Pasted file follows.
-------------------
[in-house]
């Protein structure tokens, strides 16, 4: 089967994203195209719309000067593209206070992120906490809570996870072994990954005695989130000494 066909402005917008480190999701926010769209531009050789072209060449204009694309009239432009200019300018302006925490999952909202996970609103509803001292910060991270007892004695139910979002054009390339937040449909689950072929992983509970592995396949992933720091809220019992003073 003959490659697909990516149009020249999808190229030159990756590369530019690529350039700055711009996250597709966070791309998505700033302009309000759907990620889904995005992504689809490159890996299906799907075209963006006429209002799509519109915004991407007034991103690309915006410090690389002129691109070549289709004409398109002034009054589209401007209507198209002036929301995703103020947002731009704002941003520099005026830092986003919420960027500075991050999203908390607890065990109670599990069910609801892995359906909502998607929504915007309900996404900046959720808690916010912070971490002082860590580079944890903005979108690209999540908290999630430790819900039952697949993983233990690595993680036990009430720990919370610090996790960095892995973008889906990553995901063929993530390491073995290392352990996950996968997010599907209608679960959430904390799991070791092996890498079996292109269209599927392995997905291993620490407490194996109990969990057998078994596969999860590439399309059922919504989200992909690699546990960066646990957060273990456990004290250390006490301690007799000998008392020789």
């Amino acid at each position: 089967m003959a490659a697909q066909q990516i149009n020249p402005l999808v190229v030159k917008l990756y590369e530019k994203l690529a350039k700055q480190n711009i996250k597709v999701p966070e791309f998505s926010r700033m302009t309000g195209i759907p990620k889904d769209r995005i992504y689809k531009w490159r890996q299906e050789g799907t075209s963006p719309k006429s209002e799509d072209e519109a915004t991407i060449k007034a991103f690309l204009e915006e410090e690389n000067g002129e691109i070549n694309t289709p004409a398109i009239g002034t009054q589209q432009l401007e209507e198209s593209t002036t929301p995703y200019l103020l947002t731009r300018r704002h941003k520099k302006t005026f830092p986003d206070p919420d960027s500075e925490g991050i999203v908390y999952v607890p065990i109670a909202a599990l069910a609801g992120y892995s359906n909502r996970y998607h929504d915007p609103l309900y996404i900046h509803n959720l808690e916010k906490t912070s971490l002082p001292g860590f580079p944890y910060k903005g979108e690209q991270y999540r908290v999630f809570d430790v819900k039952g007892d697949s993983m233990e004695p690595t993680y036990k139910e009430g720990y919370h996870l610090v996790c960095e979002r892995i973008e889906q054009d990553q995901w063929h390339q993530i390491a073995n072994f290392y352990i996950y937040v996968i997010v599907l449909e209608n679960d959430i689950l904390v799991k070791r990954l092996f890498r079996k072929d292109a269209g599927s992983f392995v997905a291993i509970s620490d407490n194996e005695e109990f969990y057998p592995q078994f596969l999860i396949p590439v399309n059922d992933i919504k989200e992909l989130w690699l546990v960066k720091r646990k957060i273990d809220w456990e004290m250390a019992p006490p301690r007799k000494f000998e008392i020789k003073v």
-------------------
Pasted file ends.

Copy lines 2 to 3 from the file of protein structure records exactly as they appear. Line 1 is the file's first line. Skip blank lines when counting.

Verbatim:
């Protein structure tokens, strides 16, 4: 089967994203195209719309000067593209206070992120906490809570996870072994990954005695989130000494 066909402005917008480190999701926010769209531009050789072209060449204009694309009239432009200019300018302006925490999952909202996970609103509803001292910060991270007892004695139910979002054009390339937040449909689950072929992983509970592995396949992933720091809220019992003073 003959490659697909990516149009020249999808190229030159990756590369530019690529350039700055711009996250597709966070791309998505700033302009309000759907990620889904995005992504689809490159890996299906799907075209963006006429209002799509519109915004991407007034991103690309915006410090690389002129691109070549289709004409398109002034009054589209401007209507198209002036929301995703103020947002731009704002941003520099005026830092986003919420960027500075991050999203908390607890065990109670599990069910609801892995359906909502998607929504915007309900996404900046959720808690916010912070971490002082860590580079944890903005979108690209999540908290999630430790819900039952697949993983233990690595993680036990009430720990919370610090996790960095892995973008889906990553995901063929993530390491073995290392352990996950996968997010599907209608679960959430904390799991070791092996890498079996292109269209599927392995997905291993620490407490194996109990969990057998078994596969999860590439399309059922919504989200992909690699546990960066646990957060273990456990004290250390006490301690007799000998008392020789």
């Amino acid at each position: 089967m003959a490659a697909q066909q990516i149009n020249p402005l999808v190229v030159k917008l990756y590369e530019k994203l690529a350039k700055q480190n711009i996250k597709v999701p966070e791309f998505s926010r700033m302009t309000g195209i759907p990620k889904d769209r995005i992504y689809k531009w490159r890996q299906e050789g799907t075209s963006p719309k006429s209002e799509d072209e519109a915004t991407i060449k007034a991103f690309l204009e915006e410090e690389n000067g002129e691109i070549n694309t289709p004409a398109i009239g002034t009054q589209q432009l401007e209507e198209s593209t002036t929301p995703y200019l103020l947002t731009r300018r704002h941003k520099k302006t005026f830092p986003d206070p919420d960027s500075e925490g991050i999203v908390y999952v607890p065990i109670a909202a599990l069910a609801g992120y892995s359906n909502r996970y998607h929504d915007p609103l309900y996404i900046h509803n959720l808690e916010k906490t912070s971490l002082p001292g860590f580079p944890y910060k903005g979108e690209q991270y999540r908290v999630f809570d430790v819900k039952g007892d697949s993983m233990e004695p690595t993680y036990k139910e009430g720990y919370h996870l610090v996790c960095e979002r892995i973008e889906q054009d990553q995901w063929h390339q993530i390491a073995n072994f290392y352990i996950y937040v996968i997010v599907l449909e209608n679960d959430i689950l904390v799991k070791r990954l092996f890498r079996k072929d292109a269209g599927s992983f392995v997905a291993i509970s620490d407490n194996e005695e109990f969990y057998p592995q078994f596969l999860i396949p590439v399309n059922d992933i919504k989200e992909l989130w690699l546990v960066k720091r646990k957060i273990d809220w456990e004290m250390a019992p006490p301690r007799k000494f000998e008392i020789k003073v």